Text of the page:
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How can I help my daughter improve her illegible handwriting?

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How can I help my daughter improve her illegible handwriting?

We are finishing Heart of Dakota’s Preparing Hearts for His Glory now. My daughter’s handwriting is horrible. She does not care about how it looks. Seriously, she writes so badly that you can’t read 1/3 of what she writes. Doing cursive on unlined paper is hard for her. Even doing the notebook pages on lined paper in the manual, it looks disgusting. I need something to get her to write neater. I’m thinking of getting another handwriting workbook for her to do over the summer. I guess I am just frustrated with her. How can I help my daughter improve her illegible handwriting?

Sincerely,

“Ms. Please Help My Daughter Improve Her Illegible Handwriting”

Dear “Ms. Please Help My Daughter Improve Her Illegible Handwriting,”

Your question struck a chord with me. So many kiddos struggle with exactly what you are mentioning with your own daughter. All kiddos have their weak areas. It is sounding like your little honey’s weak area is handwriting. One thing to ponder is that Charlotte Mason would say that neat handwriting is a habit, which needs to be worked on as all habits are, carefully and consistently one step at a time. With most kiddos who have poor handwriting, it’s important to note that as the volume of writing increases, handwriting that used to be passable at best become illegible at worst.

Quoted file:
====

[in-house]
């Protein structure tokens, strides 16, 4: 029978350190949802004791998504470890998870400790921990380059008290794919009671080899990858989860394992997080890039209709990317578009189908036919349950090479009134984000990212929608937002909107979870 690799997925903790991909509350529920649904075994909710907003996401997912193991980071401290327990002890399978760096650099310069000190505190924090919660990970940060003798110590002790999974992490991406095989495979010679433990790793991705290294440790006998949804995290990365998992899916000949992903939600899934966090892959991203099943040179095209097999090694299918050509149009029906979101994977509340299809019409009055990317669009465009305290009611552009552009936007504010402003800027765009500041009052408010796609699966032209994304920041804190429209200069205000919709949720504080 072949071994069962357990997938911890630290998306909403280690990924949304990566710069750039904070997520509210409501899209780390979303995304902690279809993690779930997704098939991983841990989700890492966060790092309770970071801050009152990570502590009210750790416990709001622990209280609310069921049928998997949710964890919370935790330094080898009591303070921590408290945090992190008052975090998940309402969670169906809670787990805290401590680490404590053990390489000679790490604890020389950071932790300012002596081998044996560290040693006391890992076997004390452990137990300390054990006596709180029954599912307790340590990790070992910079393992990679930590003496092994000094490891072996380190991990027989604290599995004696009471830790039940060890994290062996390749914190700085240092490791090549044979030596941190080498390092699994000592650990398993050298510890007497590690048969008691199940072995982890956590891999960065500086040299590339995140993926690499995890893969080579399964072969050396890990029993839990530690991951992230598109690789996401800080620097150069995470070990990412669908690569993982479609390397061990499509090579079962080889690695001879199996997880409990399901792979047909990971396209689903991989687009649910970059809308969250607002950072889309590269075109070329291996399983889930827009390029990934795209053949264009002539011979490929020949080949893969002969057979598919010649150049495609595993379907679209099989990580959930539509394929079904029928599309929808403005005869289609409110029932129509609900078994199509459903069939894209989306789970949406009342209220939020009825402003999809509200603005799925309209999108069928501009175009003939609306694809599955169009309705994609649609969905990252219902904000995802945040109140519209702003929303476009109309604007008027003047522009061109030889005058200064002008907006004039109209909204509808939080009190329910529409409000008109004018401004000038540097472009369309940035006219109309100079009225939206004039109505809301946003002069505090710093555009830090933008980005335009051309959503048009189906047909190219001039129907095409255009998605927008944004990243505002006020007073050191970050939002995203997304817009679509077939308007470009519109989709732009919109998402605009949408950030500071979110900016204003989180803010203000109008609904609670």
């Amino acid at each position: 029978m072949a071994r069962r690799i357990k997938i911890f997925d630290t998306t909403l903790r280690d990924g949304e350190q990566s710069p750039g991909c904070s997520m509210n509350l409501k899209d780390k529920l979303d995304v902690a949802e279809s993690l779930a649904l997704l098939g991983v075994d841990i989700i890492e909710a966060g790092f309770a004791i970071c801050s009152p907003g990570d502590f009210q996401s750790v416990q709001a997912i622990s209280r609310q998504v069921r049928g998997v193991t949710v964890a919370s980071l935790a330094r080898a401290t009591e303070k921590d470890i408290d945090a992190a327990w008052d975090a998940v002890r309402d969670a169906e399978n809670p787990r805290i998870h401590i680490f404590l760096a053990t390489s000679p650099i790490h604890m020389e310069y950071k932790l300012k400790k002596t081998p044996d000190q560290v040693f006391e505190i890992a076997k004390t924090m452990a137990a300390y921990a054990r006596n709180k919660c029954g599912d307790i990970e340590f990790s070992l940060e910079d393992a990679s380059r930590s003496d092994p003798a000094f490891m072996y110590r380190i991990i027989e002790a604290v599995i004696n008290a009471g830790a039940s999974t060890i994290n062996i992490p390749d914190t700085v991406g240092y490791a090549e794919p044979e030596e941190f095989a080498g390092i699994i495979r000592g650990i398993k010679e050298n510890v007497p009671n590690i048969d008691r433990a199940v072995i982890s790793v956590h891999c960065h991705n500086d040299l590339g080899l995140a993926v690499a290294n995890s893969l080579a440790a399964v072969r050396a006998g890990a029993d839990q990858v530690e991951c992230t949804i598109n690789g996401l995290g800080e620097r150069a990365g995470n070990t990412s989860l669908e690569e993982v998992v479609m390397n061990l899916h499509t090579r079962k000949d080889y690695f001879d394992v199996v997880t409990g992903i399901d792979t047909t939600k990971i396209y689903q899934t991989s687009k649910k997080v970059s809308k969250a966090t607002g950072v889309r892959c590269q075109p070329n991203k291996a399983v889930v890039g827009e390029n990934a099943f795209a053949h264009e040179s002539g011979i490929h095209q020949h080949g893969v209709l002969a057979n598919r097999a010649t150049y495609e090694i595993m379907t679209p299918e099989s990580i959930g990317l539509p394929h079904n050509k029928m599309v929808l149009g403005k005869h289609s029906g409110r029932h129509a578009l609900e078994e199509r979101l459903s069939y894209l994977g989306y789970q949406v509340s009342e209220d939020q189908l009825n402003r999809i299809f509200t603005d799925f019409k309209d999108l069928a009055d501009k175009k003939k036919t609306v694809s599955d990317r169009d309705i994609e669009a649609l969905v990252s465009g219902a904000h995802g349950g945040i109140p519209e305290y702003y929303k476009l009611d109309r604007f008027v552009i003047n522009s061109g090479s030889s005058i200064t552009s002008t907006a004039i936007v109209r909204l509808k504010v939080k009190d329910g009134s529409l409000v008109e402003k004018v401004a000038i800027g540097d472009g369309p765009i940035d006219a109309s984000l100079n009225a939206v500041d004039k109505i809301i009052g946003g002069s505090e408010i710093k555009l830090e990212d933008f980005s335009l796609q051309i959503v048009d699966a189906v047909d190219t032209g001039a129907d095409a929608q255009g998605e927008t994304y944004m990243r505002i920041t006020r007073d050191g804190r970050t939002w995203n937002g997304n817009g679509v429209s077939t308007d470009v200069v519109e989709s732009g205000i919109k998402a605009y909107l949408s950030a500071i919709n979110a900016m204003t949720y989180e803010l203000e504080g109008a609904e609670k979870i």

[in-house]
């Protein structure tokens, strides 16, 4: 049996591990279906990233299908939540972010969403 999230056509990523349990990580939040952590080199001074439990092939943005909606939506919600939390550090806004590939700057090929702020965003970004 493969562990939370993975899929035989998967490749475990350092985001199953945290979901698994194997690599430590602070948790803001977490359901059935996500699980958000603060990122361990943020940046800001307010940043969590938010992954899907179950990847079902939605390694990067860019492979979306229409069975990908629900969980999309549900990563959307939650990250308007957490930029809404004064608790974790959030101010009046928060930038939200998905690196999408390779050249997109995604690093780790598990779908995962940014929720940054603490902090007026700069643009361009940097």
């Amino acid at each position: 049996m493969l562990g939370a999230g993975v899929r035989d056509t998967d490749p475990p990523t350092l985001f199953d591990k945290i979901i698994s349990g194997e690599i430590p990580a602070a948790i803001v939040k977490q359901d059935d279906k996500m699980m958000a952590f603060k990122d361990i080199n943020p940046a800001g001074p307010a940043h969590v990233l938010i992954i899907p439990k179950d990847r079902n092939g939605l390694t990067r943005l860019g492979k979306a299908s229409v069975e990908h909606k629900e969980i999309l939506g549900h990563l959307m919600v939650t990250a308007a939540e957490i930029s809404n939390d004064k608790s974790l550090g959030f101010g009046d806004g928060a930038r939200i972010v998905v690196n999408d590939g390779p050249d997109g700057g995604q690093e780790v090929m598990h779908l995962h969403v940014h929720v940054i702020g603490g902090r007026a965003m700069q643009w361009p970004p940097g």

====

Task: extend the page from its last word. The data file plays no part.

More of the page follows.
It will be most important to address her handwriting habits.

While it is a good idea to work on handwriting in short time increments over the summer, it will be more important to address the habits she’s formed with her handwriting during the school year. Likely, you should see some improvement in this area in the summer simply because it is one of the few or only subjects your child is working on, and she is probably doing very little work requiring handwriting during the rest of her day. However, during the school year it’s important to really weigh how poor the handwriting is and whether it is bordering or moving toward the illegible.

If her handwriting is illegible, I would have her do less, better.

If her handwriting truly is illegible, I would begin first by cutting back the amount she is writing (meaning you would neatly write the beginning part of the assignment for her), and then she would finish the last portion neatly. Charlotte Mason would say that a little done neatly is better than volumes done carelessly. Whatever is not done neatly would need to be redone. When a child isn’t writing as much, it is easier to have him or her redo what is done carelessly. Then, the habit of doing written work carefully can truly be honed.

Retraining of this habit will help her handwriting improve.

As your daughter improves in this area, she could take over more and more of the handwriting assignments herself. While this likely will feel like a backward step, it honestly is the retraining of a bad habit that has been allowed to form. I know this because I had it with my own son, prior to reading more deeply about Charlotte Mason. I did not go as far back as expecting perfection from him (and had I been more willing to devote more time to the retraining of this habit I should have), but I did lessen the amount he wrote and did require him to redo as needed. This helped my son immensely, and his quality finally improved.